There's bad news from Sri Lanka, where the government has reversed its ban on glyphosate herbicides.
As for the "European glyphosate task force" mentioned in the article below, which has "concluded that there is no true link" between glyphosate herbicide and chronic kidney disease, let's hope the Sri Lanka government recognises that this "task force" is entirely made up of the pesticide companies that make and sell glyphosate herbicide!
Sri Lanka lifts ban on sale of glyphosate
Colombopage (Sri Lanka), May 13, 2014
Sri Lanka's Department of Agriculture announced yesterday that it has officially lifted the ban on glyphosate with the Registrar of Pesticides as no justifiable reason has been found to impose a ban.
Sri Lanka in March this year banned the sale of Monsanto's "Round Up" glyphosate weedicide after a study found that the weedicide is responsible for the increasing number of chronic kidney disease patients.
The decision to ban the weedicide sale was based on a directive of the President Mahinda Rajapaksa, who appointed a committee to look into the chronic kidney disease of unknown etiology (CKDu).
The research study conducted by Dr. Channa Jayasumana of the Rajarata University found that while the weedicide itself is not nephrotoxic, when it combines with hard ground water containing metals such as cadmium and arsenic, either naturally present in the soil or added through fertilizer, glyphosate becomes extremely toxic to the kidney.
However, since then the validity of Dr. Jayasumana's research had come under question as the manufacturer Monsanto and other agrochemical producers have raised objections to the findings saying that there is no evidence to suggest the conclusion that glyphosate is responsible for CKDu.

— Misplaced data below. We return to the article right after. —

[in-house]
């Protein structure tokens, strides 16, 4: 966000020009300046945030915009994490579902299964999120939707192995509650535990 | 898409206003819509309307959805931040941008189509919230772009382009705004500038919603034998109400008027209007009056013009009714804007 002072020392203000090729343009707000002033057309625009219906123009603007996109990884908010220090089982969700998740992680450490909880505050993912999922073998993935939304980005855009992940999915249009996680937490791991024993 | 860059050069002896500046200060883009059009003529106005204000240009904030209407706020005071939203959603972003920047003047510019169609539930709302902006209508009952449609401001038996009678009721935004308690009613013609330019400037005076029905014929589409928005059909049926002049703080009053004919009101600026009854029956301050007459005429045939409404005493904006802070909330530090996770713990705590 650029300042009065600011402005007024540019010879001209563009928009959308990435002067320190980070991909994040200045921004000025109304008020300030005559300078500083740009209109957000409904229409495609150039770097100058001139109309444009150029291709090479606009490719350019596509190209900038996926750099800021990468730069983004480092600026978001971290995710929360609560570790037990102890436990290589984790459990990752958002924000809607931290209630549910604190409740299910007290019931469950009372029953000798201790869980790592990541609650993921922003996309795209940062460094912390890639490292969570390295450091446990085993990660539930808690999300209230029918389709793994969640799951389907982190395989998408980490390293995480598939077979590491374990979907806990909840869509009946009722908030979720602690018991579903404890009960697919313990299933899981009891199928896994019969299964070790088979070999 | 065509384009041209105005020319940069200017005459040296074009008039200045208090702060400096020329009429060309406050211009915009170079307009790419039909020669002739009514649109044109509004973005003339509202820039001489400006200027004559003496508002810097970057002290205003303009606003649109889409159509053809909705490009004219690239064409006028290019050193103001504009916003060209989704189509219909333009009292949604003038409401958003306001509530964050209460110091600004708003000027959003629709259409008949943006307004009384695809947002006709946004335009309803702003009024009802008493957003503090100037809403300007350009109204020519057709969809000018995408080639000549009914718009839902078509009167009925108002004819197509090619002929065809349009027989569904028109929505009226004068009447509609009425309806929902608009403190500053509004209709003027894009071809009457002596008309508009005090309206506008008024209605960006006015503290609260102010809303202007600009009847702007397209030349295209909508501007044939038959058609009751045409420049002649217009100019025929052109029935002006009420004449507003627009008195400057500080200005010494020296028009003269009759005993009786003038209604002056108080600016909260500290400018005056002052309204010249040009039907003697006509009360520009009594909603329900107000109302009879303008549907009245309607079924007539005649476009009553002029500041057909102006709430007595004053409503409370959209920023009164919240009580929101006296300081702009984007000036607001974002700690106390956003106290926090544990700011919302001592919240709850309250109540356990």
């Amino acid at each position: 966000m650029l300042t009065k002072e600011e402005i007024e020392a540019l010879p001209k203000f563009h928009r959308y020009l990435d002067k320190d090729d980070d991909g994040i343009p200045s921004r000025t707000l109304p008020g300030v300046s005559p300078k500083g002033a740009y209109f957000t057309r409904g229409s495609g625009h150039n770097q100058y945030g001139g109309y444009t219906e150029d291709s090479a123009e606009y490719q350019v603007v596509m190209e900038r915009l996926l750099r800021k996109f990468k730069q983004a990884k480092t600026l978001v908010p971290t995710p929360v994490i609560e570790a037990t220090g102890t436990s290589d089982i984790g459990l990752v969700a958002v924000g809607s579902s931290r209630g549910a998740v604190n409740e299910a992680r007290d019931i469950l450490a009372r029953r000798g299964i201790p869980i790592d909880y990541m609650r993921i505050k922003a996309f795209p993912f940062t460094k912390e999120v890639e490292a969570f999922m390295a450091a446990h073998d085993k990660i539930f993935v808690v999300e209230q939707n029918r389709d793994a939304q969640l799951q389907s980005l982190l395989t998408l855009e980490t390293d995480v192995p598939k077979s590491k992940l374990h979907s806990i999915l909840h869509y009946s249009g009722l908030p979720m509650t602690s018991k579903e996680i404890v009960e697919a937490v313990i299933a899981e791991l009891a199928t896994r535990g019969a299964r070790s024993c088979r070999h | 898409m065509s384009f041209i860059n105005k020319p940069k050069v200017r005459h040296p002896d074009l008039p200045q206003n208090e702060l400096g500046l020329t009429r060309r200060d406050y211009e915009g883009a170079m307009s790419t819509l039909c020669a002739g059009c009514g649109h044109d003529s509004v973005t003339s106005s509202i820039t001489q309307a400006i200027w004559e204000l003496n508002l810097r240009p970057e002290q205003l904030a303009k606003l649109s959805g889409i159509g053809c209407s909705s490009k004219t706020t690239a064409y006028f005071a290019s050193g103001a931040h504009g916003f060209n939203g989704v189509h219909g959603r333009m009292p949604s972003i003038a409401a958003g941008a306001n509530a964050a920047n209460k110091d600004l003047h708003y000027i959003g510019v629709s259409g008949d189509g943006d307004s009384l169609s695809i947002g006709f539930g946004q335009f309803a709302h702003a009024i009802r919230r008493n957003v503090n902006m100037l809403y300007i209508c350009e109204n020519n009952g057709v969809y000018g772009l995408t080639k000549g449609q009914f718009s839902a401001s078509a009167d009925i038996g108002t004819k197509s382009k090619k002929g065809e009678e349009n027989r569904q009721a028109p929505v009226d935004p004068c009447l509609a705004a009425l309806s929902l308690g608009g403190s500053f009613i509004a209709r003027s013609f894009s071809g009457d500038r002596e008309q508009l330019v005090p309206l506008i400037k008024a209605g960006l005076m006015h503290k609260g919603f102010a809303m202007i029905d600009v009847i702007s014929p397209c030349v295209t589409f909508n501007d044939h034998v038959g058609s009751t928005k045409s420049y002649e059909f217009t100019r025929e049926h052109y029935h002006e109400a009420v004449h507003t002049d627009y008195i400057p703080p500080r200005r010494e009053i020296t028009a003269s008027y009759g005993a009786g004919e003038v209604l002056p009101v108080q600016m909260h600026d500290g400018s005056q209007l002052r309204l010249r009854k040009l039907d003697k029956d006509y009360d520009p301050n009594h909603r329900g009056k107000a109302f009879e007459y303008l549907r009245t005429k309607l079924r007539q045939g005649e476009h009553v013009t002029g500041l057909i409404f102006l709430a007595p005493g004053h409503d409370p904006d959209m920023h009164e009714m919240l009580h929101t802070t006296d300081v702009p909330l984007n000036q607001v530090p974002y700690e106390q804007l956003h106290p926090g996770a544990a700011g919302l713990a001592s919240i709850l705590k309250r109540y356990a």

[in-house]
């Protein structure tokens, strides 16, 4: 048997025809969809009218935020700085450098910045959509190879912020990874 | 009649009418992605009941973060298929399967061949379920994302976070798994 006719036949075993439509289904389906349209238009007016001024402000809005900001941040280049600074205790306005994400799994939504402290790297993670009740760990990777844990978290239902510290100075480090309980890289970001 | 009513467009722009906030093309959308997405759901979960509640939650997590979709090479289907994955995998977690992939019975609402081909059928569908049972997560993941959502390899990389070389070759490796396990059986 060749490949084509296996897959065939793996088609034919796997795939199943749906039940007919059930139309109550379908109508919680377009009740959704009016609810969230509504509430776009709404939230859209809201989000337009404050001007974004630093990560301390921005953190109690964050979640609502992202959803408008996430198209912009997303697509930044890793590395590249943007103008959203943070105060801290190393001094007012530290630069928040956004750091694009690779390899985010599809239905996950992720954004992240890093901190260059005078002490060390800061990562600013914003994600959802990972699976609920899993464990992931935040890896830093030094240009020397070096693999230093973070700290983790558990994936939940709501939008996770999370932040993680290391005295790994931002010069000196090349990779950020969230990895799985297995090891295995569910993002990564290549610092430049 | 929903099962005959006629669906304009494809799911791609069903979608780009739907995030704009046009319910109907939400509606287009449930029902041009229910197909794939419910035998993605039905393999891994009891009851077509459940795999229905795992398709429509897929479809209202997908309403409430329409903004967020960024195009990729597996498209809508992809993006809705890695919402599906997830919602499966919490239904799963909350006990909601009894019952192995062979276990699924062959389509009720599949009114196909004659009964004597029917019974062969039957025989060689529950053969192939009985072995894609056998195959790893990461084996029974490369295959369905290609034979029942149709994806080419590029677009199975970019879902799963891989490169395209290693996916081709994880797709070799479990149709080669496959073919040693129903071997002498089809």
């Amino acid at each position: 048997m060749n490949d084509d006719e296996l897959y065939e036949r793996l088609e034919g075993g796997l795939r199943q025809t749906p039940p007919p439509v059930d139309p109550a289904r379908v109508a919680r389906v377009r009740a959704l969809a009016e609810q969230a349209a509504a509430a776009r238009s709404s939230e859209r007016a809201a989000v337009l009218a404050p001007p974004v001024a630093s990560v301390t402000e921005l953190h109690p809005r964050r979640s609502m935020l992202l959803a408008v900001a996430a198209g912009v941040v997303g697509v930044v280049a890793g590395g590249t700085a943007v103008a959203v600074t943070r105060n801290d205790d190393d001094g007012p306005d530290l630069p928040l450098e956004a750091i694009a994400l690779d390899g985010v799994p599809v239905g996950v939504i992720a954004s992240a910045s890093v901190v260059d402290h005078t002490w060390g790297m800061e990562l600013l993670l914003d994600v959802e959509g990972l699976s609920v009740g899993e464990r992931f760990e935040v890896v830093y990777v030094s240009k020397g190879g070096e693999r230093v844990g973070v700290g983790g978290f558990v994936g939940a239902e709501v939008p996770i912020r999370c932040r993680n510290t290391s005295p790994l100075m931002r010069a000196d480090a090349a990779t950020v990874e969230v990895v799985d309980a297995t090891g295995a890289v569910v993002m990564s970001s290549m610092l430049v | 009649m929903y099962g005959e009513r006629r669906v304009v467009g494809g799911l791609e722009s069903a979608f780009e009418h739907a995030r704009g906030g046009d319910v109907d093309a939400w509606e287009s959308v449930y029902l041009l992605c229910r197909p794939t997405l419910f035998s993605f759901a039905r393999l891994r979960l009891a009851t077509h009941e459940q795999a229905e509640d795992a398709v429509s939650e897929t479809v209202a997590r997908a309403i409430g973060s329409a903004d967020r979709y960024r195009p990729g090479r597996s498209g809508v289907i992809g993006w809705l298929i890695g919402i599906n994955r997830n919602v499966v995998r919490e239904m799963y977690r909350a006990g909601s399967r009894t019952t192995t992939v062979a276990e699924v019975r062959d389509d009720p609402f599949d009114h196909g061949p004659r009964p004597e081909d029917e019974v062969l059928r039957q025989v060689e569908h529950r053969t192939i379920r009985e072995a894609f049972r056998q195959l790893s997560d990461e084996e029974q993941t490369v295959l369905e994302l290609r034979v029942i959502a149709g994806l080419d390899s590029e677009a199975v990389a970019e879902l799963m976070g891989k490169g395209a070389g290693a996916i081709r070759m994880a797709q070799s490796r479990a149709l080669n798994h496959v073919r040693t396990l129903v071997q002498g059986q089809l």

A European glyphosate task force also has concluded that there is no true link to the kidney disease.
Starting in the mid-1990s, CKDu was discovered among the rice paddy farmers in the North Central Province (NCP) of Sri Lanka and over the years since then, the disease spread rapidly to the other farming areas of the country, especially in North Central, North Western, Uva and Eastern Provinces.
A World Health Organization (WHO) reports estimated 15 percent of the population in North Central and Uva Province, about 60,000 people, had CKDu, and that 22,000 had died in the past 20 years in Anuradhapura alone from it.
The Agriculture Department, while noting that they have not found conclusive evidence which relates the kidney disease to pesticides in general, say that a glyphosate ban will affect the tea plantations and also the paddy cultivation drastically as it is the only effective weedicide for paddy and other commercial crops like, tea, coconut and rubber.
The Department, however, cautioned that any pesticide/weedicide use has adverse effects on health and advised the farmers to use them in a controlled manner, according to a report in Ceylon Today.
Special officers will be deployed at Provincial Council levels to monitor and train farmers on the proper usage of glyphosate, the Department said.